8 Tips for Traveling with Kids with Autism

As parents, traveling with kids can be difficult enough, but what if one of the kids has autism? If you’re planning a family trip anytime soon and your child has autism, here are 8 tips that will make your trip more enjoyable for everyone involved

1. Use checklists

*Consider the child’s safety needs. *Consider the child’s sensory needs. *Find out about any special services or supplies that may be needed for the child. *Plan to spend extra time at security checkpoints, baggage claim, and immigration lines. *Look at how much carry-on luggage can be brought on board. *Ask airlines if they offer a program to help families with children who have disabilities or special needs through the airport and onto the plane.

2. Choose your battles (the ones you cannot win, let go)

-Lines: It is possible that your child may need to wait in line and not want to leave. If they are not able to do this then it will be important that you let them go without any fuss. 

-Transportation: A lot of children with autism can become anxious if they are unable to see out the window, or feel like they’re moving when they’re actually still. Try seating them in an aisle seat so they can get up and move around easily if needed.

3. Prepare both physically and mentally

-Make sure to plan in advance and get the okay from your child’s doctor. 

-Educate yourself on the destination, any necessary immunizations, and any special needs. 

-Pack what you will need in advance to make things easier when you travel. 

-Be aware of potential triggers at the destination that may cause an autistic child to act out. -Know your child’s limits and work within those boundaries.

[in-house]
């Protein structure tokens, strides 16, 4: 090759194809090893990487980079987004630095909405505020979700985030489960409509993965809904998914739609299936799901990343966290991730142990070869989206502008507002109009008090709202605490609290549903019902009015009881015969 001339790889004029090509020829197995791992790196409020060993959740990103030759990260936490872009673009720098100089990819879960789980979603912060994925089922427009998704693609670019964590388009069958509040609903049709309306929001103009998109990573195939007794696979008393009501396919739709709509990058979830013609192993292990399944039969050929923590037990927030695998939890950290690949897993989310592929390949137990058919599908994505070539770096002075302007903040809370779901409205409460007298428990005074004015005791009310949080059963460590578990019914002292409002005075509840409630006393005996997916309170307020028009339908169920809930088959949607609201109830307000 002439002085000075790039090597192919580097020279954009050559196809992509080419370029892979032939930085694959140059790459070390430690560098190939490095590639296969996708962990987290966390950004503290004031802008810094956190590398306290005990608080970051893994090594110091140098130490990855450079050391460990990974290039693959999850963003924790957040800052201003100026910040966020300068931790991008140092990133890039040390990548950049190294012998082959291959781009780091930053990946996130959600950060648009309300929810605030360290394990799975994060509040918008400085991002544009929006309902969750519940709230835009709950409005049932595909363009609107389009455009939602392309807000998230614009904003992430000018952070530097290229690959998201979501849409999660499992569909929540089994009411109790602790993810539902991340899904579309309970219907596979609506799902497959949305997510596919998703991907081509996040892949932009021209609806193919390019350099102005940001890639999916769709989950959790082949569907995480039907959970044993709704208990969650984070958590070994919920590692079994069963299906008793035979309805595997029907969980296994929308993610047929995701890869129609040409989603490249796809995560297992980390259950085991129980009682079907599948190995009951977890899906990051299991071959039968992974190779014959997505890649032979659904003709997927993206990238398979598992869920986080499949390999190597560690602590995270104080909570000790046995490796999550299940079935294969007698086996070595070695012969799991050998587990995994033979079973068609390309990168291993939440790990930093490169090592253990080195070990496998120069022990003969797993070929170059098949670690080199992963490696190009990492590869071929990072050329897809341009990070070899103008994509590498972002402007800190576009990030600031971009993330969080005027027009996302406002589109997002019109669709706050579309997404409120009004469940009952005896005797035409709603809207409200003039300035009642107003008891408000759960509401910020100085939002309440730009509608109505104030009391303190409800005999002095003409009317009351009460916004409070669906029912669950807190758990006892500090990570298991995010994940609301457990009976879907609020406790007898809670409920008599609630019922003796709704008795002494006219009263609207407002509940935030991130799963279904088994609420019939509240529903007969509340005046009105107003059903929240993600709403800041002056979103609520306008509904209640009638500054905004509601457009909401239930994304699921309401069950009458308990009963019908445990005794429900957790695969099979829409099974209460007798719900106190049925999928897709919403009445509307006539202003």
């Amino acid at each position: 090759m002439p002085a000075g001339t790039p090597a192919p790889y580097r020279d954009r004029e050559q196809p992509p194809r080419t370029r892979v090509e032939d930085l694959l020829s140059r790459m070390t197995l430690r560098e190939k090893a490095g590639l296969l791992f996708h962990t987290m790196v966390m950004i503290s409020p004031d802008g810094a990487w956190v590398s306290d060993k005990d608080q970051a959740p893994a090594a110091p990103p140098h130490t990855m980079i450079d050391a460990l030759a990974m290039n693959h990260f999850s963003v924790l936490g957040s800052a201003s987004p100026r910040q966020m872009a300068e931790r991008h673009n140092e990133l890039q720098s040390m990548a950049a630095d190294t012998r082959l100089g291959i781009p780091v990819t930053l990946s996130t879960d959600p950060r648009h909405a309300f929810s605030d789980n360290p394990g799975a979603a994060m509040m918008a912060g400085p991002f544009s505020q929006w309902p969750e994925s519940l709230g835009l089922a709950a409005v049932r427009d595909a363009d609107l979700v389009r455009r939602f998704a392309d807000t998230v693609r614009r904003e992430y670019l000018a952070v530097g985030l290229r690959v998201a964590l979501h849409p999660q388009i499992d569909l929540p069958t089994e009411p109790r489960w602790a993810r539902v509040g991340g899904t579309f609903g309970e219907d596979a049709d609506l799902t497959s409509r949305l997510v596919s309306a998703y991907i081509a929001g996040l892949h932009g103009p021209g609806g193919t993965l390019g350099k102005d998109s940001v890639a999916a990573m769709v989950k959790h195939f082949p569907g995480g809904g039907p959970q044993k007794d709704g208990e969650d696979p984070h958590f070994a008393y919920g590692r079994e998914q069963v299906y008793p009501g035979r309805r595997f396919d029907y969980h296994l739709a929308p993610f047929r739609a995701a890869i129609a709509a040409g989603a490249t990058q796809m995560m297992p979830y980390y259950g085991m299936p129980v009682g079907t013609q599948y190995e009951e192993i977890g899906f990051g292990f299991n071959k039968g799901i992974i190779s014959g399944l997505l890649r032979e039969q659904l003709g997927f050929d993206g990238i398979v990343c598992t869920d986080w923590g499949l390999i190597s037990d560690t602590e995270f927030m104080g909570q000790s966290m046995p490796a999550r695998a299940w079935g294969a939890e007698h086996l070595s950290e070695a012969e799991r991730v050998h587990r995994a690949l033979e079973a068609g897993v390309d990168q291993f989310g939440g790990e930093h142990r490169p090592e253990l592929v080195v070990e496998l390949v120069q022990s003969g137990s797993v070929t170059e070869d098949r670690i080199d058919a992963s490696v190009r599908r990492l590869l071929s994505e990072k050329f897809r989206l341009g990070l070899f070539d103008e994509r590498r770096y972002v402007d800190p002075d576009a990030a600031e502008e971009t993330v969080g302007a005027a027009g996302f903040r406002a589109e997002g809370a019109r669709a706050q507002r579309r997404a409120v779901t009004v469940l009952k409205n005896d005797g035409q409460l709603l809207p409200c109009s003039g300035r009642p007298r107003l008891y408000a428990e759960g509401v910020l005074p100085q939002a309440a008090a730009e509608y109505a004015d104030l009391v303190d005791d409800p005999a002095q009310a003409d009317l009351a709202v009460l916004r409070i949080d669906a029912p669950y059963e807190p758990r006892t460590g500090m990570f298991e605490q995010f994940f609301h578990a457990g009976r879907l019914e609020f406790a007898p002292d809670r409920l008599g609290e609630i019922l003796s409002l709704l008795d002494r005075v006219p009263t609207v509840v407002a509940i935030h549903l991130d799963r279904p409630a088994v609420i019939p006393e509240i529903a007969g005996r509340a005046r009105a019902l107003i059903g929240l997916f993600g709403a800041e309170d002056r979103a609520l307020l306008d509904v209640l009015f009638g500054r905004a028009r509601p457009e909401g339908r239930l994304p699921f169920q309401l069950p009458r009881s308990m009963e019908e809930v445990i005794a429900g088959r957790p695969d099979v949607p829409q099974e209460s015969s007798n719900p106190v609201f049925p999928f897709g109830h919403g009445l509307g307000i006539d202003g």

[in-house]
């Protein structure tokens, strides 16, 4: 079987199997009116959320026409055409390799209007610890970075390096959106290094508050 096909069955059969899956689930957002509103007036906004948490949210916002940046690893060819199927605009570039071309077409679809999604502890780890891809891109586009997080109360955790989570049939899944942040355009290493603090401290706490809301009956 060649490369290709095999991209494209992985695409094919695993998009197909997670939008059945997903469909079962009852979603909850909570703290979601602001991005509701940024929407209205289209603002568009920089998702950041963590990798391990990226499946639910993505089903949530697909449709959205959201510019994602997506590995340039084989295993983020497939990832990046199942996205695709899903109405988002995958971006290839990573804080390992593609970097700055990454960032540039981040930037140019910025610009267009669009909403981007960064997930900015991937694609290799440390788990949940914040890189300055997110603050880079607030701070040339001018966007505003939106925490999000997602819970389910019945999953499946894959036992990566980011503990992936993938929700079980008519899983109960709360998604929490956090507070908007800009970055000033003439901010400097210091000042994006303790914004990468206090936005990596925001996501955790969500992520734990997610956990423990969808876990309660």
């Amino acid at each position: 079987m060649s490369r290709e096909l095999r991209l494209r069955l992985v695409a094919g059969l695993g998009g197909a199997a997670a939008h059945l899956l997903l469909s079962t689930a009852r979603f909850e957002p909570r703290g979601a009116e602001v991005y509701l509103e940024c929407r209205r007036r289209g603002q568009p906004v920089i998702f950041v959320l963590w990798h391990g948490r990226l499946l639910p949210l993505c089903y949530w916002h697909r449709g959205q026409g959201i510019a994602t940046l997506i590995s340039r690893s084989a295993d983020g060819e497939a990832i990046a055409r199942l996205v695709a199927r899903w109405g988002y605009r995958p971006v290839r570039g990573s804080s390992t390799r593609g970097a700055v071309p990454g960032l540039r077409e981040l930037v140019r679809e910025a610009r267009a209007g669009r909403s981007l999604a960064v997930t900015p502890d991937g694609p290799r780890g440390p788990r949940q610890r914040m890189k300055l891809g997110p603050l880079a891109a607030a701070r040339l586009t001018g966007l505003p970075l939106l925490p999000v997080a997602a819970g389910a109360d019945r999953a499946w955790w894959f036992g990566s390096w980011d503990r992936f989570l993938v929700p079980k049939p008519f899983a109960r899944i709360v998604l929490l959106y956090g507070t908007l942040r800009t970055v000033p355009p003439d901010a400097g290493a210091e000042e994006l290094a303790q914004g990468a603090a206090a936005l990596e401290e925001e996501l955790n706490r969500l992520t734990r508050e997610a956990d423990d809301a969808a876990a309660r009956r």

4. Consult your child’s doctor

It is important to consult your child’s doctor before traveling. Your child’s doctor can let you know how long you can be away from home and which areas are okay to visit. It is also important to have a plan in place for what to do if your child has a meltdown or an outburst during the trip.

5. Learn how to get out of sticky situations

If your child is having a meltdown, try to remove them from the situation and calm them down. Sometimes this means leaving an event early. If you’re at a restaurant and your child is too distracted to eat, order something they know they like so that they feel satisfied. And if you’re out with other kids who are interested in something new, let your kids be the kid who stays behind and explores their surroundings while the other kids explore their interests.

6. Never sacrifice your child’s safety

If your child is nonverbal or has other special needs, it may be difficult to explain to airport security what is wrong and why you are traveling with them. We recommend bringing a letter from your doctor that explains the situation if possible, but at the very least have a list of words written out on an index card that you can point to. The TSA agent will still ask questions, but this will help shorten it and make things easier on both of you.

7. Don’t expect them to adapt to new environments easily, accept this early on

Don’t expect them to adapt to new environments easily, accept this early on. Getting children with autism used to a new environment is often a slow process and it can take weeks or months before they feel comfortable. To make the process go more smoothly, try this:

Arrange your itinerary so that you are at the same place for at least one night before moving on. This will give your child time to get used to the surroundings and get familiar with the people around him/her.

8. Set boundaries and stick to them

Setting boundaries and sticking to them is crucial when traveling with kids on the autism spectrum. Here are 8 tips that can help you enjoy your trip, too. 

– Know and let your family know where you will be at all times. 

– Let everyone know if there’s an emergency contact number they should call if they need to reach you while you’re away from home. – If possible, share a room or area of the house with the children so it feels like home.

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